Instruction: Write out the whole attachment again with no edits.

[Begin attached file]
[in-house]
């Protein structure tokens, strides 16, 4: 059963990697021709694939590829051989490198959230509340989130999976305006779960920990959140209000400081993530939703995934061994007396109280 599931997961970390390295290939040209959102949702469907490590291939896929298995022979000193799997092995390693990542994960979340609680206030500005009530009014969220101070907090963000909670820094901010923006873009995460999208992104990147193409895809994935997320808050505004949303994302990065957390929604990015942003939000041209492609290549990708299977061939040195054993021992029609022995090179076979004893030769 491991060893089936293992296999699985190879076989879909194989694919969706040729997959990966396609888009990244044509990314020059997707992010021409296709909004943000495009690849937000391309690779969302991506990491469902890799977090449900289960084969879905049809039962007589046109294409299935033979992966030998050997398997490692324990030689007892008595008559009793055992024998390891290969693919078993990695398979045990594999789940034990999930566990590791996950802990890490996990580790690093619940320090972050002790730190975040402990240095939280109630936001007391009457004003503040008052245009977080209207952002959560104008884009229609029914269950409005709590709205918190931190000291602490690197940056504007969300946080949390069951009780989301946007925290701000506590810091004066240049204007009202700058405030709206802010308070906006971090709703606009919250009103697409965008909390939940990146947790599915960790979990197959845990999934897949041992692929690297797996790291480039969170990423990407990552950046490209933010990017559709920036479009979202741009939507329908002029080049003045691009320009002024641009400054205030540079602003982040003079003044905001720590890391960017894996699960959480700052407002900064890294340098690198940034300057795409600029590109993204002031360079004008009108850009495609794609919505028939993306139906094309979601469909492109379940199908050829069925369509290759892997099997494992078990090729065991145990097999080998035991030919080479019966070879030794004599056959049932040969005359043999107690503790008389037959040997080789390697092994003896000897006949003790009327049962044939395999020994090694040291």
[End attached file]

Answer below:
[in-house]
């Protein structure tokens, strides 16, 4: 059963990697021709694939590829051989490198959230509340989130999976305006779960920990959140209000400081993530939703995934061994007396109280 599931997961970390390295290939040209959102949702469907490590291939896929298995022979000193799997092995390693990542994960979340609680206030500005009530009014969220101070907090963000909670820094901010923006873009995460999208992104990147193409895809994935997320808050505004949303994302990065957390929604990015942003939000041209492609290549990708299977061939040195054993021992029609022995090179076979004893030769 491991060893089936293992296999699985190879076989879909194989694919969706040729997959990966396609888009990244044509990314020059997707992010021409296709909004943000495009690849937000391309690779969302991506990491469902890799977090449900289960084969879905049809039962007589046109294409299935033979992966030998050997398997490692324990030689007892008595008559009793055992024998390891290969693919078993990695398979045990594999789940034990999930566990590791996950802990890490996990580790690093619940320090972050002790730190975040402990240095939280109630936001007391009457004003503040008052245009977080209207952002959560104008884009229609029914269950409005709590709205918190931190000291602490690197940056504007969300946080949390069951009780989301946007925290701000506590810091004066240049204007009202700058405030709206802010308070906006971090709703606009919250009103697409965008909390939940990146947790599915960790979990197959845990999934897949041992692929690297797996790291480039969170990423990407990552950046490209933010990017559709920036479009979202741009939507329908002029080049003045691009320009002024641009400054205030540079602003982040003079003044905001720590890391960017894996699960959480700052407002900064890294340098690198940034300057795409600029590109993204002031360079004008009108850009495609794609919505028939993306139906094309979601469909492109379940199908050829069925369509290759892997099997494992078990090729065991145990097999080998035991030919080479019966070879030794004599056959049932040969005359043999107690503790008389037959040997080789390697092994003896000897006949003790009327049962044939395999020994090694040291």